Pakistan: Salma Maqbool

Salma Maqbool's life is an example of "the blind leading the blind", with dignity, courage, commitment, and a brave disregard for her own affliction.

— Salma Maqbool

For most people, a physical affliction is a devastating setback, but for Salma Maqbool (born 1945) it served as an inspiration. After being diagnosed with a serious eye disease in her late 20s, she decided to devote her life to the cause of the disabled multitude in Pakistan and beyond. Her efforts over nearly three decades have inspired the disabled in her country to combat prejudice and fight for their rights, and have helped sensitize society to their situation and special needs.

In 1974, Salma Maqbool was working at a military hospital when she was diagnosed with retinitis pigmentosa, a genetic eye disease. Giving up her job, she traveled to Boston, London, Moscow, and India in search of a cure for an affliction that would lead to blindness, but doctors told her that the cure was several decades away. Salma used her visits to contact other people with retinitis pigmentosa as well as government and nongovernment institutions caring for the blind. In 1977, a meeting with Fatima Shah, also blind, proved to be a turning point. Fatima encouraged Salma to start a local branch of the Pakistan Association for the Blind in Rawalpindi. It was here that Salma married Maqbool Ahmed, a blind army retiree, in 1978. Salma, based in Islamabad, has built up self-help organizations for the disabled at provincial, national, and international levels. She is associated with the Pakistan Blind Association, the World Blind Union, and Disabled Peoples International. Women with disabilities in Pakistan are multiply handicapped, facing also gender discrimination and, often, poverty. Salma established a rehabilitation program for disabled women and girls. A center that she helped set up in Rawalpindi, which offers free pick-ups and drop-offs, instruction, Braille education, and audiocassettes, has educated more than 300 girls since 1990. One of its graduates, Rabia Kalsoom, has attained a masters in education, the first women to do so, from Allama Iqbal Open University, Islamabad. Apart from leveraging the media to raise awareness of the disabled, Salma has helped educational institutions develop suitable curricula and provide facilities for disabled students. An institution she has worked for now offers four options to disabled students sitting for exams: a scribe, recordings on cassettes, computers, and verbal responses.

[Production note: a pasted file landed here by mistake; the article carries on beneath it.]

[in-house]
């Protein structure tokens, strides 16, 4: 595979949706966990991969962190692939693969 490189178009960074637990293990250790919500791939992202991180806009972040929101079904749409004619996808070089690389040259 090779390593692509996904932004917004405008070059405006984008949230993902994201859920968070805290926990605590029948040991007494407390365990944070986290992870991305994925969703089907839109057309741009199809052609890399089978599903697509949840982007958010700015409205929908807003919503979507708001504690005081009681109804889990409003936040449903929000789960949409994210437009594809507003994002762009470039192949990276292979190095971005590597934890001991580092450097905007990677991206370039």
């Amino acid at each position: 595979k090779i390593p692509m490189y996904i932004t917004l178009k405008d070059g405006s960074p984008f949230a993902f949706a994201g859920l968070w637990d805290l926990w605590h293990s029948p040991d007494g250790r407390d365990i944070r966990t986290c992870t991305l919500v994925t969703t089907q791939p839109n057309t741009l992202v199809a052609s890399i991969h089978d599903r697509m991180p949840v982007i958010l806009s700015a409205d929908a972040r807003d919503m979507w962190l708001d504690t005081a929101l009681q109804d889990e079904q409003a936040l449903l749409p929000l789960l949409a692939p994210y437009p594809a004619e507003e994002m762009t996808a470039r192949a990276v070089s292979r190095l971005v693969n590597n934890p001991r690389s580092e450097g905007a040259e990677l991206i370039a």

Pakistan Foundation Fighting Blindness